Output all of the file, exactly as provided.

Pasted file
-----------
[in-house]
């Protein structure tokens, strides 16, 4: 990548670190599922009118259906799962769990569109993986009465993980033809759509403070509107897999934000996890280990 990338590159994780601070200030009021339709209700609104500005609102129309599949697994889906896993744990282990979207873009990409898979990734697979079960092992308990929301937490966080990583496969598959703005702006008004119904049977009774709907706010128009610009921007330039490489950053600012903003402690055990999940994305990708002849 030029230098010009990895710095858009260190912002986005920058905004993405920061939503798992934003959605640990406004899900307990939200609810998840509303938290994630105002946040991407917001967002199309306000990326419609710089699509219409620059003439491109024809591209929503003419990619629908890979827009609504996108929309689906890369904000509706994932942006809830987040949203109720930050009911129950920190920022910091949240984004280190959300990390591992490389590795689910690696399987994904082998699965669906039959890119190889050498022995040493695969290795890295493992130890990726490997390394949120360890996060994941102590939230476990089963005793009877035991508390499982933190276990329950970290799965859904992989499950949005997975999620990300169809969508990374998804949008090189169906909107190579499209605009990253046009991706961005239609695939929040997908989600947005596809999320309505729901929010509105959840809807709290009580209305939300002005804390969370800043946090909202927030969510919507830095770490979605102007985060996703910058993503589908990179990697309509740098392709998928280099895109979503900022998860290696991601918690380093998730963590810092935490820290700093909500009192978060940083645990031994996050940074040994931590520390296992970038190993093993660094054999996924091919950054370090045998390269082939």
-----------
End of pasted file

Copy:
[in-house]
């Protein structure tokens, strides 16, 4: 990548670190599922009118259906799962769990569109993986009465993980033809759509403070509107897999934000996890280990 990338590159994780601070200030009021339709209700609104500005609102129309599949697994889906896993744990282990979207873009990409898979990734697979079960092992308990929301937490966080990583496969598959703005702006008004119904049977009774709907706010128009610009921007330039490489950053600012903003402690055990999940994305990708002849 030029230098010009990895710095858009260190912002986005920058905004993405920061939503798992934003959605640990406004899900307990939200609810998840509303938290994630105002946040991407917001967002199309306000990326419609710089699509219409620059003439491109024809591209929503003419990619629908890979827009609504996108929309689906890369904000509706994932942006809830987040949203109720930050009911129950920190920022910091949240984004280190959300990390591992490389590795689910690696399987994904082998699965669906039959890119190889050498022995040493695969290795890295493992130890990726490997390394949120360890996060994941102590939230476990089963005793009877035991508390499982933190276990329950970290799965859904992989499950949005997975999620990300169809969508990374998804949008090189169906909107190579499209605009990253046009991706961005239609695939929040997908989600947005596809999320309505729901929010509105959840809807709290009580209305939300002005804390969370800043946090909202927030969510919507830095770490979605102007985060996703910058993503589908990179990697309509740098392709998928280099895109979503900022998860290696991601918690380093998730963590810092935490820290700093909500009192978060940083645990031994996050940074040994931590520390296992970038190993093993660094054999996924091919950054370090045998390269082939």